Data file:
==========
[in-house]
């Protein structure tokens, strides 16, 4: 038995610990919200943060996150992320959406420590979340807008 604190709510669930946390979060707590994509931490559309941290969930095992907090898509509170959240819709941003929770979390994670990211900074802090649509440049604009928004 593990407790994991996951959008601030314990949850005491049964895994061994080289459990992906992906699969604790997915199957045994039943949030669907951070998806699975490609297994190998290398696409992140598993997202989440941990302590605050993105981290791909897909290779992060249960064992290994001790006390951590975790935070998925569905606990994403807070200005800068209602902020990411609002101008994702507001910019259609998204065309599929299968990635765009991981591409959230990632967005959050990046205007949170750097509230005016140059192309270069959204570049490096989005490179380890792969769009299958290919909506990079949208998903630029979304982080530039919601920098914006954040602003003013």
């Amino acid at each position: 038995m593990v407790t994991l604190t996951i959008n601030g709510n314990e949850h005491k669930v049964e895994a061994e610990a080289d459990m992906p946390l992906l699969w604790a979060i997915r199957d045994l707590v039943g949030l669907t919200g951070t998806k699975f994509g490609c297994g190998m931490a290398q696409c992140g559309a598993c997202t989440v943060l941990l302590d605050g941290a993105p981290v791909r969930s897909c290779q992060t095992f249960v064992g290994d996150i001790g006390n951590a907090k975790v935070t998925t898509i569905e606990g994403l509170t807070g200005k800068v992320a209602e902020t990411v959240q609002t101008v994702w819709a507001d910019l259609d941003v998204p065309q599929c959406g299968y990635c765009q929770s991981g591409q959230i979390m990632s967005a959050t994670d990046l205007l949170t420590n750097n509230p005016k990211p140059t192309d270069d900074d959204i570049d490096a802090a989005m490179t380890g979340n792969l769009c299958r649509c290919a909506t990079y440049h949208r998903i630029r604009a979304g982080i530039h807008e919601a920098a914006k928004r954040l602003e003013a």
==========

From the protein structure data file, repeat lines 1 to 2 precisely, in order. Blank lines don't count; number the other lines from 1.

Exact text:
[in-house]
């Protein structure tokens, strides 16, 4: 038995610990919200943060996150992320959406420590979340807008 604190709510669930946390979060707590994509931490559309941290969930095992907090898509509170959240819709941003929770979390994670990211900074802090649509440049604009928004 593990407790994991996951959008601030314990949850005491049964895994061994080289459990992906992906699969604790997915199957045994039943949030669907951070998806699975490609297994190998290398696409992140598993997202989440941990302590605050993105981290791909897909290779992060249960064992290994001790006390951590975790935070998925569905606990994403807070200005800068209602902020990411609002101008994702507001910019259609998204065309599929299968990635765009991981591409959230990632967005959050990046205007949170750097509230005016140059192309270069959204570049490096989005490179380890792969769009299958290919909506990079949208998903630029979304982080530039919601920098914006954040602003003013």